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Google commits to expanding operations in King’s Cross with £1bn campus

Widespread delight at tech giant's decision

20 November, 2016 — By Richard Osley

The highlighted area shows where Google’s new base will be in King’s Cross

GOOGLE sent its chief executive to King’s Cross to confirm it is building a “campus” on the redeveloped railwaylands.

Sundar Pichai was in London on Tuesday to reveal how the tech giant intends to expand on the offices it already has on the regeneration site by creating its first major headquarters outside the United States.

The move was quickly heralded by politicians as an indicator that London could attract big business beyond Britain’s departure from the European Union.

It is also a major coup for the King’s Cross Central Limited Partnership, which includes developer Argent.

While it has been criticised over the years for not building more affordable homes on what was Europe’s biggest brownfield site at 65 acres, the developer has been lauded elsewhere for the transformation of waste land behind King’s Cross station and the red light district which once flourished there.

Google will be a close neighbour of Camden Council, which moved into new offices in Pancras Square after decamping from the upper floors  of the Town Hall.

Labour finance chief Councillor Theo Blackwell said: “Google’s investment in King’s Cross confirms the area as the most exciting new tech and sciences hub in Europe.

“Camden’s cultural offer, its transport links and promotion of digital make it an ideal place to headquarter. It also caps off the remarkable transformation of King’s Cross driven by Argent and the Town Hall.”

He added: “Camden works closely with Google, who have a senior representative on Camden Business Board. Their volunteers already work in local schools to help children to code.”

Mr Pichai, appointed Google’s chief executive last August, said: “Here in the UK, it’s clear to me that computer science has a great future with the talent, educational institutions and passion for innovation we see all around us.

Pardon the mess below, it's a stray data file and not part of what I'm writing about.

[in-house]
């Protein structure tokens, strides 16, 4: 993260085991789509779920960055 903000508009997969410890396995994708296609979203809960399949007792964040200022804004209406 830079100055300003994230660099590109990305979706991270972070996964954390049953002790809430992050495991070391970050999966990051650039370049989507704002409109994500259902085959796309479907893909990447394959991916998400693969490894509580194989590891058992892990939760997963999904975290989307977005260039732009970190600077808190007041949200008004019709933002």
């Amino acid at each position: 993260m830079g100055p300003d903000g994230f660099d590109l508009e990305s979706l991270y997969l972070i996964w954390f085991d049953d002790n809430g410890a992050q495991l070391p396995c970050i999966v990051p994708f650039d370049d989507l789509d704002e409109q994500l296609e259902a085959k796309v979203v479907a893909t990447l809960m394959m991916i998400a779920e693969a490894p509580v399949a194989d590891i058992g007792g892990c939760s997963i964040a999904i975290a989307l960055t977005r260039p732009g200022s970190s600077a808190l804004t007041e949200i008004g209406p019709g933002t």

“We are committed to the UK and excited to continue our investment in our new King’s Cross campus.”

On top of the offices it had already secured in King’s Cross – where staff began moving in over the summer – Google now plans to build a “landscraper”, a long campus building.

In what is thought to be a deal worth £1billion, Google will buy the land and design its own facilities. More than 3,000 jobs are set to be created there, Google said. The announcement follows to-and-fro over the design of its new base in King’s Cross, with the company said to be searching for a more cutting edge look.

Green councillor Sian Berry, who has criticised the lack of social housing in the area’s transformation, said Google’s expansion should be welcomed.

“We must make sure King’s Cross doesn’t become too corporate or bland, but what we are seeing is London develop a good reputation for tech companies,” she said. “These should be jobs that local people can get skilled for and apply for.”

Chancellor Phillip Hammond said the move was a “vote of confidence for Britain” while London Mayor Sadiq Khan used the same phrase in describing what the move meant for London.

…But streetview car not so welcome

While the worlds of business, technology and politics were salivating over Google’s expanding operations in Camden this week, some of the borough’s residents may not be on the same page in terms of giving the company a warm welcome.

Not that is if you go by their reaction to the sight of Google’s car with its all-seeing eye.

In the latest update of Google’s “streetview” project, an open-to-all and searchable photo archive of every street in the world, the first reaction of several people in Camden photographed as they went about their daily business was to reach for a V-sign or to raise a middle finger.

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